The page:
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Re: How do assistive technologies handle icon fonts?

From: Joanmarie Diggs <jdiggs@igalia.com>
Date: Tue, 1 Dec 2015 11:42:24 -0500
To: Michiel Bijl <michiel@agosto.nl>, Phill Jenkins <pjenkins@us.ibm.com>
Cc: Web Accessibility Initiative Interest Group <w3c-wai-ig@w3.org>, Ja Eun Ku <jku@illinois.edu>
Message-ID: <565DCDF0.2030706@igalia.com>
Hi Michiel.

Thanks for the include! More inline.

On 12/01/2015 05:22 AM, Michiel Bijl wrote:
> While I agree these issues should be addressed by Browser/AT vendors,
> there should also be a way to make this accessible today.

If the goal is to hide the symbol, aria-hidden should do nicely. If
instead the goal is to expose the symbol and have ATs present it, I
would suggest a combination of a name and role:

<a href="#book-hotel">
<i class="fa fa-bed" aria-label="bed" role="img"></i>
Book a hotel
</a>

The use of aria-label will cause the accessible to stop being an unnamed
text object and start being, well, a named text object. :) That might be
sufficient for some ATs. It's not at least for Orca (and possibly other
ATs) due to caret navigation.

More specifically, without the role being added, what (at least) Orca
sees is an object with a text role which implements the accessible text
interface. If you give Orca a text object, Orca will assume it is
caret-navigable and allow the user to arrow up to what happens to be a
private-use character.

I suppose I could add logic to Orca to the effect of: If it's a text
object, and the context of that text object are private-use characters,
ignore the role and ignore the text. But that's a heuristic hack. And
one that potentially would have to be implemented by multiple ATs. And
authors would still need to provide a name if you wanted something like
"bed" presented. I don't see that as an ideal solution.

If, on the other hand, you use a role turning that text object into a
non-text object (has role image, does not implement the accessible text
interface), you eliminate the caret-navigation issue entirely. And I'm
pretty sure that ATs would not have to do anything to support that.
Furthermore I would argue that for all intents and purposes, that bed
*is* an image. So why not expose it as such?

Hi Phill.

>> On 01 Dec 2015, at 07:45, Phill Jenkins <pjenkins@us.ibm.com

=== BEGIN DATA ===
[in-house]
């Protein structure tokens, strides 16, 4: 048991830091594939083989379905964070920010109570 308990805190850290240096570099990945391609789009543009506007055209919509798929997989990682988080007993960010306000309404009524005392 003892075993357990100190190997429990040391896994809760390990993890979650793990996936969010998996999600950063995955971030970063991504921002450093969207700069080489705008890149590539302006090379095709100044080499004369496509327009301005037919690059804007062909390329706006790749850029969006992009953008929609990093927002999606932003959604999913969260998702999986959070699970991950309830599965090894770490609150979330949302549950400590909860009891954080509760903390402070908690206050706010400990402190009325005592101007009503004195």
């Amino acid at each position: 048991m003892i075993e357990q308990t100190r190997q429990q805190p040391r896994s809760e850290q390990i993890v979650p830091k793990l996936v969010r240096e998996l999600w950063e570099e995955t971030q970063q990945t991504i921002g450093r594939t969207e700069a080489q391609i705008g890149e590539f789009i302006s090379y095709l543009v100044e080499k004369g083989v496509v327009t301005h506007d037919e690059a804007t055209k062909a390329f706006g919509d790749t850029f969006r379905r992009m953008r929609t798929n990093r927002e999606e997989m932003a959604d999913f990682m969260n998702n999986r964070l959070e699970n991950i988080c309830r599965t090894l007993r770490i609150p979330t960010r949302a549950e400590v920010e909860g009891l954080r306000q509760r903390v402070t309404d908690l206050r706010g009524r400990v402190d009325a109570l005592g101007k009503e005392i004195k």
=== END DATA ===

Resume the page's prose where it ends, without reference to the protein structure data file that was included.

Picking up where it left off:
[...]

>> Placing, and expecially placing the burden on the bazillion web
>> developers to constannly develop workarounds and half baked hacks,
>> instead of lobbying and driving the relative small number of AT
>> developers, is an inefficient and loosing battle this group seems to
>> fall into over and over in my opinion.

I agree with you about the problem of the bazillions. But I think the
solution is to make it really easy for all those authors to do the right
and fully-baked thing. Because the only advantage that I can see of
having the ATs deal with this on behalf of everyone is that the
half-baked hacks are done by a handful, rather than by a bazillion. The
disadvantage is that those half-baked AT hacks are in danger of being
(mis)applied to bazillions of pages; not just those with fontawesome.
And as Charles stated in his reply:

    As the name suggests, *private* use is a way to enable internal
    systems to add codepoints that they don't find in a standard, if
    they really need them. Giving these codepoints agreed names would
    destroy their ability to be used in that way.

I was hoping that fontawesome could just JavaScript it into the
RightThing(tm) so as to not put a burden on authors. But a quick glance
at their site ("No JavaScript Required") just blew that hope away.

Could this problem be solved by having the fontawesome people add
documentation suggesting authors do something like I indicated in my
example above (role + name)?

--joanie
Received on Tuesday, 1 December 2015 16:44:43 UTC

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